Founded in 1977, Steven Holl Architects is made up of a staff of 29 people. Chris McVoy, Noah Yaffe and Roberto Bannura work alongside Steven Holl (Bremerton, Washington D.C. 1947) in managing two offices, in New York City and Beijing. The studio’s activity ranges from urban projects to residential and office buildings, as well as one-family homes; the development of collective constructions tied to the world of art is one of the fields in which Steven Holl Architects can boast its vast experience.
The attention towards the architecture’s corporeal and sensory elements – light, colour, material – and the distinctive ability to master formal and spatial solutions are constant features of the studio’s architecture. Whether or not these characteristics derive from Holl’s training at the AA, they are present in the motivations of a philosophical nature to which the architect often refers in his writings, such as the phenomenology of Maurice Merleau-Ponty or the use of categories that recall the experience of perception.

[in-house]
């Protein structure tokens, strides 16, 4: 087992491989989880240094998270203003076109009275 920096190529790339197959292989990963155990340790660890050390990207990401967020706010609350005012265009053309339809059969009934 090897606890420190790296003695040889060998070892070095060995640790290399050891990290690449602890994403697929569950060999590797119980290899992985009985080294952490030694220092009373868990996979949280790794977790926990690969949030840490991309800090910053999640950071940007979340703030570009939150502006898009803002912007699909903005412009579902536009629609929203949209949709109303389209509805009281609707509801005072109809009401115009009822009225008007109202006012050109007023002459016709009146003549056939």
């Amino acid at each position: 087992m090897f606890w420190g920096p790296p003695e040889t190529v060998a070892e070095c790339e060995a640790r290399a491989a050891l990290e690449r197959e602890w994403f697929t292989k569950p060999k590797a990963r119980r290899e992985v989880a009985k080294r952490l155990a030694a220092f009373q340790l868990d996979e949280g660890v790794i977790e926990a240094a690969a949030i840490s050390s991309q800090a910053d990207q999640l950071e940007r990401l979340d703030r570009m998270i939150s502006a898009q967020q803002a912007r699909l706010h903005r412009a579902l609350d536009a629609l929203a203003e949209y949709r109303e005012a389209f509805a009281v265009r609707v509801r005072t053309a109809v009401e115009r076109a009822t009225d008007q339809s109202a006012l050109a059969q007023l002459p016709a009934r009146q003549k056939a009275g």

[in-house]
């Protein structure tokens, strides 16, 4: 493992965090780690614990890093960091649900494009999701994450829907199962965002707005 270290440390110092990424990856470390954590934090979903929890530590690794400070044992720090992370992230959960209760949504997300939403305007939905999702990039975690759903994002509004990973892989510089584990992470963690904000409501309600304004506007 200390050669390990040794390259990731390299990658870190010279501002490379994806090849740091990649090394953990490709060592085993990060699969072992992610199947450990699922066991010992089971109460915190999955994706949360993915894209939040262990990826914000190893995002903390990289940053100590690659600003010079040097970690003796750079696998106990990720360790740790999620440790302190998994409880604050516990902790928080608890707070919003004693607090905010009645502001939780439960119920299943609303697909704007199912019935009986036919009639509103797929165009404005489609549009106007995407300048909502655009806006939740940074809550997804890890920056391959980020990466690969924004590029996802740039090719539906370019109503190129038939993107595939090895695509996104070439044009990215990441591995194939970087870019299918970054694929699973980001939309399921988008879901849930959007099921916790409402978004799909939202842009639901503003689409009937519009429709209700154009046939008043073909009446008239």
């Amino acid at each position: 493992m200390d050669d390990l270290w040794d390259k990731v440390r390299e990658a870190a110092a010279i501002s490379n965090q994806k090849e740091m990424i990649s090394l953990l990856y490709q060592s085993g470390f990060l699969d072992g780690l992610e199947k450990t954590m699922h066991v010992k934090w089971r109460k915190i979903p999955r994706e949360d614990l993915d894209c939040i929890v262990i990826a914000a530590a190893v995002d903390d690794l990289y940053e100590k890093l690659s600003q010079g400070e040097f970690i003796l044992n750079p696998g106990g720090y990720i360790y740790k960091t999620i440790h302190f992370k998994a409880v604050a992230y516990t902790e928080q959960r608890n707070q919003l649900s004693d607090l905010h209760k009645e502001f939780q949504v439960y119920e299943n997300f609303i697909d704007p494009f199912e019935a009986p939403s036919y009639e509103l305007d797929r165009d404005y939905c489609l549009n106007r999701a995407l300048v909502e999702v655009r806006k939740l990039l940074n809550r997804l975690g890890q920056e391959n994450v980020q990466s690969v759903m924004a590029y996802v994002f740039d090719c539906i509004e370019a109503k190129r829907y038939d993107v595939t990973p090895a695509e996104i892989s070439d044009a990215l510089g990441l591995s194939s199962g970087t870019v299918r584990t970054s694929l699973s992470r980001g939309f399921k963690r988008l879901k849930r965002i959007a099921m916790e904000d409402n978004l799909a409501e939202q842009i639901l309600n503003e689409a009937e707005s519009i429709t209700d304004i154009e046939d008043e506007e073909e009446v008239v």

Yet buildings such as, for example, the Museum of Contemporary Art Kiasma (Helsinki, 1998), the Simmons Hall university dormitories at MIT (Cambridge, Massachusetts, 2002), the extension of the Nelson-Atkins Museum of Art (Kansas City, Missouri, 2007) or the Institute of Contemporary Art at Virginia Commonwealth University (Richmond, Virginia, 2018) show how the studio’s architecture projects cannot be considered in just one light; each building is interdependent on the several contexts to which it relates.
Thus it’s up to Holl’s conceptual watercolours, painted before the realisation of the buildings, to highlight the fundamental ideas of each project; for instance, the figure of the chiasma for the Helsinki and Kansas City museums, the diagrammatic metaphor of the sponge for the MIT building, the various conceptions of ‘time’ for the Richmond museum.
In the case of urban projects, complexes like Linked Hybrid (Beijing, 2009) or Sliced Porosity Block (Chengdou, China 2012), indicate the disposition of Steven Holl Architects towards making hybrid buildings whose functional complexities are confirmed by passageways or raised footbridges that break the geometrical rules of construction; in so doing, they become alternatives to the isolated and single-function buildings typical of the 21st-century megalopolis.